Only a few weeks into Term 3 and it’s busy as usual. We’re about to bump out Year 7’s Warm and Cool colours collection and hang their John Coburn inspired works, along with Durer pen and ink rhinoceros, and photographic portraits, and feel privileged to have such a great space in which to collaborate with CAPA to display our students’ creativity.
The Benjamin Gilmour film-making groups are well on their way, with participating students having written their scripts and call sheets and already filming. The plan was to film some classroom scenes next Friday, until realising it might look a bit odd with half the students in their pyjamas for a ‘You Have a Friend’ fundraising mufti…
Speaking of which, two of our students are making a short documentary about homeless people in our area. They interviewed an amazing woman who, after the deaths of her grown son and partner, found her situation spiralling into homelessness. She never saw that this was how her life would turn out; she and her partner had been comfortable and planning to travel the world. It’s been especially prevalent in our media lately – the alarming rise of a new demographic of the homeless – women from their mid-fifties up who, having often raised their families and held down jobs, have found themselves caught in an impossible position in which they can’t find anywhere affordable to rent.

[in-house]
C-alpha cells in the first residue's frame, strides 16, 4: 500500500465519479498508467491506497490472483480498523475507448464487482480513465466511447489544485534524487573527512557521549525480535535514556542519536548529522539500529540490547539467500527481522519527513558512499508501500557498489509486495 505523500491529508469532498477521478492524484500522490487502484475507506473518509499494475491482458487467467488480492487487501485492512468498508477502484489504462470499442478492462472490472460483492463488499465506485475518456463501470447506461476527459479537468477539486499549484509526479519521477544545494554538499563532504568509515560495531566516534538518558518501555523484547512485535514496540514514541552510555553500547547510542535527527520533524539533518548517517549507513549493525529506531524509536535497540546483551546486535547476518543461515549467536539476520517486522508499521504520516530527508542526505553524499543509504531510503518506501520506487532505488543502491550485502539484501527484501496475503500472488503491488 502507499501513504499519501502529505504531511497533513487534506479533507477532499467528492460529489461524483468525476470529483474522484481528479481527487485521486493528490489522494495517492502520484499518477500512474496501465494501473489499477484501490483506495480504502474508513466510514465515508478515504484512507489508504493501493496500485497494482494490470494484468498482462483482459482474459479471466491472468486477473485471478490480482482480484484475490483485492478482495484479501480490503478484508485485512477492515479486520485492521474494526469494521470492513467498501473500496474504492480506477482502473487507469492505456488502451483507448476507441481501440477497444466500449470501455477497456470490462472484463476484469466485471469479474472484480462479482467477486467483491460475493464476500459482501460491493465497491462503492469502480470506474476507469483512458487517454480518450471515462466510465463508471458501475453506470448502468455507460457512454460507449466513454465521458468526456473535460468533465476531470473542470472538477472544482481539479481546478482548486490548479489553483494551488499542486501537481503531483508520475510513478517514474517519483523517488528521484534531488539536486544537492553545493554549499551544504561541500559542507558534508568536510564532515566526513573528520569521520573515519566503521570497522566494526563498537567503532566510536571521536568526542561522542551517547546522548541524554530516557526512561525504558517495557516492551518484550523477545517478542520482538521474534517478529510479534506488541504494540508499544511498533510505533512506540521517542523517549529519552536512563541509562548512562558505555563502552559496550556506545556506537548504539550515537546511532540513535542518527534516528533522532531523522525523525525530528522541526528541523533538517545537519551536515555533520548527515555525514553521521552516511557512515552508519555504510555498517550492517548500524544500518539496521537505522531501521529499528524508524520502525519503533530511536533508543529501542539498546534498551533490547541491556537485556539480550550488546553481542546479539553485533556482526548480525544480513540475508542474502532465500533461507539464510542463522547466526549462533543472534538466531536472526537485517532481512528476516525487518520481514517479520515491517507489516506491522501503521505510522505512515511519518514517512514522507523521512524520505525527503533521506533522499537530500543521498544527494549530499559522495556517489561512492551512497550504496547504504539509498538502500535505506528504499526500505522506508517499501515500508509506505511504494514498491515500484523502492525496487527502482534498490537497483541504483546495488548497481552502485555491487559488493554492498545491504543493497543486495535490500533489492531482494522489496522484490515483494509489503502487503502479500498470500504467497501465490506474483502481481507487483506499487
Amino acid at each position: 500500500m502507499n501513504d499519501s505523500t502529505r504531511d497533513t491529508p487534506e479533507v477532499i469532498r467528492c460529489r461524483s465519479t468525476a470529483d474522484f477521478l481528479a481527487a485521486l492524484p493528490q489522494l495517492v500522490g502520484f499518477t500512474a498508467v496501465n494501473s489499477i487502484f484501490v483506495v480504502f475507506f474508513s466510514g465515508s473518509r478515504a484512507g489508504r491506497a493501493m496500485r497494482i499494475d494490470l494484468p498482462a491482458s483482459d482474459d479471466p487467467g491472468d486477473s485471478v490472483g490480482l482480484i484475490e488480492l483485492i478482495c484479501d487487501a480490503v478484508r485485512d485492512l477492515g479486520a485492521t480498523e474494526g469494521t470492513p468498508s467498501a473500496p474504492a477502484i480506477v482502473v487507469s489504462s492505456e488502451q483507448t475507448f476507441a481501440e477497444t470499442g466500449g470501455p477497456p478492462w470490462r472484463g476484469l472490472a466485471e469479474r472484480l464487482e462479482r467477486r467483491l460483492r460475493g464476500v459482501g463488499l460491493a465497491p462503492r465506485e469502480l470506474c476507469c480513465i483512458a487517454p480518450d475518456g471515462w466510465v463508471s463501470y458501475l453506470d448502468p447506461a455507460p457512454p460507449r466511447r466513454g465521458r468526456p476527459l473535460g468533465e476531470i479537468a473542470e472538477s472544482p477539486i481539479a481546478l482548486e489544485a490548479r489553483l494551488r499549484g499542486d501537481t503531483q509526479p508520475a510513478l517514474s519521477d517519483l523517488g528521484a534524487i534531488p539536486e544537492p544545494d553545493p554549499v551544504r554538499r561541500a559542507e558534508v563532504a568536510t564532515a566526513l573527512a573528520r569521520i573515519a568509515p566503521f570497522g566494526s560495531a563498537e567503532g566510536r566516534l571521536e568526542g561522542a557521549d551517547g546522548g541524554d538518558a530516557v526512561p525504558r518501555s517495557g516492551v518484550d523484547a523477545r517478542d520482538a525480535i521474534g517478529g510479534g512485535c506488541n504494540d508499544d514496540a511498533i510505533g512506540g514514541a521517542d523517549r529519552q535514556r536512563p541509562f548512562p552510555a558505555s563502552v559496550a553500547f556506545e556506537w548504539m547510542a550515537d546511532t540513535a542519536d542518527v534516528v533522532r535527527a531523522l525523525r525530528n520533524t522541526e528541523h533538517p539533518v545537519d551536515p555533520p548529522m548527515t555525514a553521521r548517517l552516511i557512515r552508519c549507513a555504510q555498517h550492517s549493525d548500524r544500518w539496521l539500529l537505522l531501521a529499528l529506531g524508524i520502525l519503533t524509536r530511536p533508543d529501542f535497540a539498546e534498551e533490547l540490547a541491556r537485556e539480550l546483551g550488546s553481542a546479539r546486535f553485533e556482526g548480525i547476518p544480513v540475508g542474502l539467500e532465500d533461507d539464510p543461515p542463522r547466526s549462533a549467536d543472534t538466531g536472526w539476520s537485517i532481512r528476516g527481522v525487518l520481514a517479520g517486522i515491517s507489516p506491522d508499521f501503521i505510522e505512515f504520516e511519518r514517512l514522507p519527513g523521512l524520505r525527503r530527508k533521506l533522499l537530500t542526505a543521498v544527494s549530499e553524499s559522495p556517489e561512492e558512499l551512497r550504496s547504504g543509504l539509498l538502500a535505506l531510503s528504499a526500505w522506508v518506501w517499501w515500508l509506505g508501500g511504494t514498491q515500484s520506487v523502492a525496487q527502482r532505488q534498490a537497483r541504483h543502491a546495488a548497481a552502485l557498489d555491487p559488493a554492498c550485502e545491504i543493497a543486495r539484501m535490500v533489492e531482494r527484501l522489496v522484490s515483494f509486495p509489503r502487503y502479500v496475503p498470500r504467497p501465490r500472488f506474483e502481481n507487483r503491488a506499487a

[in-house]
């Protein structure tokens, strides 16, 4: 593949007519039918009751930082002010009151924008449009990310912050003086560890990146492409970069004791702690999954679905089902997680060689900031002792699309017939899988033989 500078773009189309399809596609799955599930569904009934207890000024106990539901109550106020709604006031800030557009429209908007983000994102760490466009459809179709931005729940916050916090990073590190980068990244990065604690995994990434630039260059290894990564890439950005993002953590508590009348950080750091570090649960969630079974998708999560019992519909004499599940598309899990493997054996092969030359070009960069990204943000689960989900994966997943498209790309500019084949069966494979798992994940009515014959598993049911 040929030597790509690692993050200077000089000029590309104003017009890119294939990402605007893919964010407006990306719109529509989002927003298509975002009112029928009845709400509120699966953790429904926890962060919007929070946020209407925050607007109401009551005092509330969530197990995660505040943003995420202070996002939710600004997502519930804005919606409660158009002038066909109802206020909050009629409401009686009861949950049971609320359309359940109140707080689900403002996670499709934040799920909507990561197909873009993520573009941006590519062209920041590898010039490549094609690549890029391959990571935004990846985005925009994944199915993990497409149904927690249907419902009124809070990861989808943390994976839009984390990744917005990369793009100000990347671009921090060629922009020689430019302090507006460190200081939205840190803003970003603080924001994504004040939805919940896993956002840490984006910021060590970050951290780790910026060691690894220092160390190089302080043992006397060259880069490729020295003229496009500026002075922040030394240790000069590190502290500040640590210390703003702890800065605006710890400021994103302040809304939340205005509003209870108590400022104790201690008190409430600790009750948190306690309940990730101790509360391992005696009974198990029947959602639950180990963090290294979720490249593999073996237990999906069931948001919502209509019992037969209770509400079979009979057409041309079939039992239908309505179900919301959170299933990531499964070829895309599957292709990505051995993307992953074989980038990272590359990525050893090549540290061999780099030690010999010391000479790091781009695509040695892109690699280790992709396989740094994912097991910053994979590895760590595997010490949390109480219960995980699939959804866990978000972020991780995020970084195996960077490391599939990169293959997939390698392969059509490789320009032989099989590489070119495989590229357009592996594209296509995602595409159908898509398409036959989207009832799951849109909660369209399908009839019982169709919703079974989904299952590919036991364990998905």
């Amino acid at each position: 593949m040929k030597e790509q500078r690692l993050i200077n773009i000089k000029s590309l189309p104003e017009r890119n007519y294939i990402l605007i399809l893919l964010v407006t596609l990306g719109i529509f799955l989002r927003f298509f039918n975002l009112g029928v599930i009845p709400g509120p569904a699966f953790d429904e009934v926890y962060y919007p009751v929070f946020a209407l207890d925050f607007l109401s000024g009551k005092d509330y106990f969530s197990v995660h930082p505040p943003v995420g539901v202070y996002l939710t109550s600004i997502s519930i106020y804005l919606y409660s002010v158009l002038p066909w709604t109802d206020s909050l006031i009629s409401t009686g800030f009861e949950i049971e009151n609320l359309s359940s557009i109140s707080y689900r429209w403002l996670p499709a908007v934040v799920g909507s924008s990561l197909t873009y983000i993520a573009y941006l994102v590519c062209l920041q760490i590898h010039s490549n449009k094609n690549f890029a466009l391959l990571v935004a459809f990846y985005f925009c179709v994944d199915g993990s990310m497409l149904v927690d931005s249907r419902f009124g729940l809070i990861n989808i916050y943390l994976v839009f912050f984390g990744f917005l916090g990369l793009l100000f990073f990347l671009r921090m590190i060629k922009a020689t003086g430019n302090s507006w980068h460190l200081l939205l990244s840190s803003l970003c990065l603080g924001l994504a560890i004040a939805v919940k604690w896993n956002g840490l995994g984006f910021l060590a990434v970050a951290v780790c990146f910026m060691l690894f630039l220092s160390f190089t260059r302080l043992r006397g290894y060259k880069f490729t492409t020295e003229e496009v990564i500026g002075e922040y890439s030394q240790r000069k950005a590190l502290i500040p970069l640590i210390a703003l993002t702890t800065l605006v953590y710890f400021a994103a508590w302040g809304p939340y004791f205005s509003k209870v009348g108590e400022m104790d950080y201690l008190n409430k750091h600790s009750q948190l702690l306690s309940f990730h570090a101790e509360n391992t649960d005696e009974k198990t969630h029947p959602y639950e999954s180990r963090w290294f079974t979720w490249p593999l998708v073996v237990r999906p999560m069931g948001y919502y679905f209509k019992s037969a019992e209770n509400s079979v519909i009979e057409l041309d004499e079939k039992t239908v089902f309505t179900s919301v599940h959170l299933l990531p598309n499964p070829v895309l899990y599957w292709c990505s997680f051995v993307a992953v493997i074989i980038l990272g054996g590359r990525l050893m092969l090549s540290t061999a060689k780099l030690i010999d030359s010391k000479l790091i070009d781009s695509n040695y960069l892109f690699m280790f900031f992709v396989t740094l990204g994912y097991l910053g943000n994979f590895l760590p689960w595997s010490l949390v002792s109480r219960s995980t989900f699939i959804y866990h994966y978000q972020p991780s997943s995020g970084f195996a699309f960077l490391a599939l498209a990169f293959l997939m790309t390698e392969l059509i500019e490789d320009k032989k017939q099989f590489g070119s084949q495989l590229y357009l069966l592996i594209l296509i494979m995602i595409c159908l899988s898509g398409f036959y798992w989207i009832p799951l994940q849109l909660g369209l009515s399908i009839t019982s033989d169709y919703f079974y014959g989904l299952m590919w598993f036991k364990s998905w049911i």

Another woman who’s agreed for the students to film her, suffered from domestic violence and wanted to be clear that every homeless person has their own unique story. Our students are endeavouring to go beyond stigma and stereotypes to explore some of those unique stories. I’m very proud of their desire to make a difference through a creative response, and received the below from one of the women shortly after their interview.
“Gidday Melaina, those two kids were absolutely amazing! I must admit I was a bit worried about seeing them, but they really are a credit to their families and their generation.”
In the last newsletter I wrote that stories are humanising and that libraries can and should be a venue and force for deepening empathy and connection. So recalling a reflection Danny delivered at a Caritas liturgy (focussing on our responsibility to care for each other at every stage of our lives – as child, brother or sister, parent etc.), I was struck by the reminder about what we’re here for. To amass stuff? To inspire insta envy? Or to reach out to those behind and to those ahead and care for our precious future generations? As a teacher, I know I’m not alone in enjoying our young people’s sense of justice, care and compassion, and the way there are so many varied experiences provided for them at SJC in which they can actively participate in making a difference.
Ms Melaina Faranda